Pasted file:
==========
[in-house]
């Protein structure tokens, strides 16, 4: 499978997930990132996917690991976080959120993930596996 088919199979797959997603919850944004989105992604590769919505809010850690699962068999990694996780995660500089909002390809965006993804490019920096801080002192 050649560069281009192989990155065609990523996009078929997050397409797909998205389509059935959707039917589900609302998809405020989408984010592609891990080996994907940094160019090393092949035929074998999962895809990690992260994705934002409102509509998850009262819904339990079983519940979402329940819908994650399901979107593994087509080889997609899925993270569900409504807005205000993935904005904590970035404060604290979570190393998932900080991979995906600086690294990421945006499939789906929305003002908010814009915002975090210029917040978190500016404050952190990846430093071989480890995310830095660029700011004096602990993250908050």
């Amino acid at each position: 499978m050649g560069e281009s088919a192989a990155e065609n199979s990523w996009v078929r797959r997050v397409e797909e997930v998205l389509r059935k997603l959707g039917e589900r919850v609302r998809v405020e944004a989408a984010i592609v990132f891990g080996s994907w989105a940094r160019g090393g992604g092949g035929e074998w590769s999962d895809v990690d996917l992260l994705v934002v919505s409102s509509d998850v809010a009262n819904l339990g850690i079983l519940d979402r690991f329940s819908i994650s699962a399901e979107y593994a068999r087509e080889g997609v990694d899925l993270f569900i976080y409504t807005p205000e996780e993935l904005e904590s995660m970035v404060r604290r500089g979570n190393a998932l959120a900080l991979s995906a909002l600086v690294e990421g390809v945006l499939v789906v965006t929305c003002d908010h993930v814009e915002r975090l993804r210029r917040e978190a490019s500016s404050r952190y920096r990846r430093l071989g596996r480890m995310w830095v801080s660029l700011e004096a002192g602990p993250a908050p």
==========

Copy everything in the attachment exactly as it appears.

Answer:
[in-house]
């Protein structure tokens, strides 16, 4: 499978997930990132996917690991976080959120993930596996 088919199979797959997603919850944004989105992604590769919505809010850690699962068999990694996780995660500089909002390809965006993804490019920096801080002192 050649560069281009192989990155065609990523996009078929997050397409797909998205389509059935959707039917589900609302998809405020989408984010592609891990080996994907940094160019090393092949035929074998999962895809990690992260994705934002409102509509998850009262819904339990079983519940979402329940819908994650399901979107593994087509080889997609899925993270569900409504807005205000993935904005904590970035404060604290979570190393998932900080991979995906600086690294990421945006499939789906929305003002908010814009915002975090210029917040978190500016404050952190990846430093071989480890995310830095660029700011004096602990993250908050």
């Amino acid at each position: 499978m050649g560069e281009s088919a192989a990155e065609n199979s990523w996009v078929r797959r997050v397409e797909e997930v998205l389509r059935k997603l959707g039917e589900r919850v609302r998809v405020e944004a989408a984010i592609v990132f891990g080996s994907w989105a940094r160019g090393g992604g092949g035929e074998w590769s999962d895809v990690d996917l992260l994705v934002v919505s409102s509509d998850v809010a009262n819904l339990g850690i079983l519940d979402r690991f329940s819908i994650s699962a399901e979107y593994a068999r087509e080889g997609v990694d899925l993270f569900i976080y409504t807005p205000e996780e993935l904005e904590s995660m970035v404060r604290r500089g979570n190393a998932l959120a900080l991979s995906a909002l600086v690294e990421g390809v945006l499939v789906v965006t929305c003002d908010h993930v814009e915002r975090l993804r210029r917040e978190a490019s500016s404050r952190y920096r990846r430093l071989g596996r480890m995310w830095v801080s660029l700011e004096a002192g602990p993250a908050p």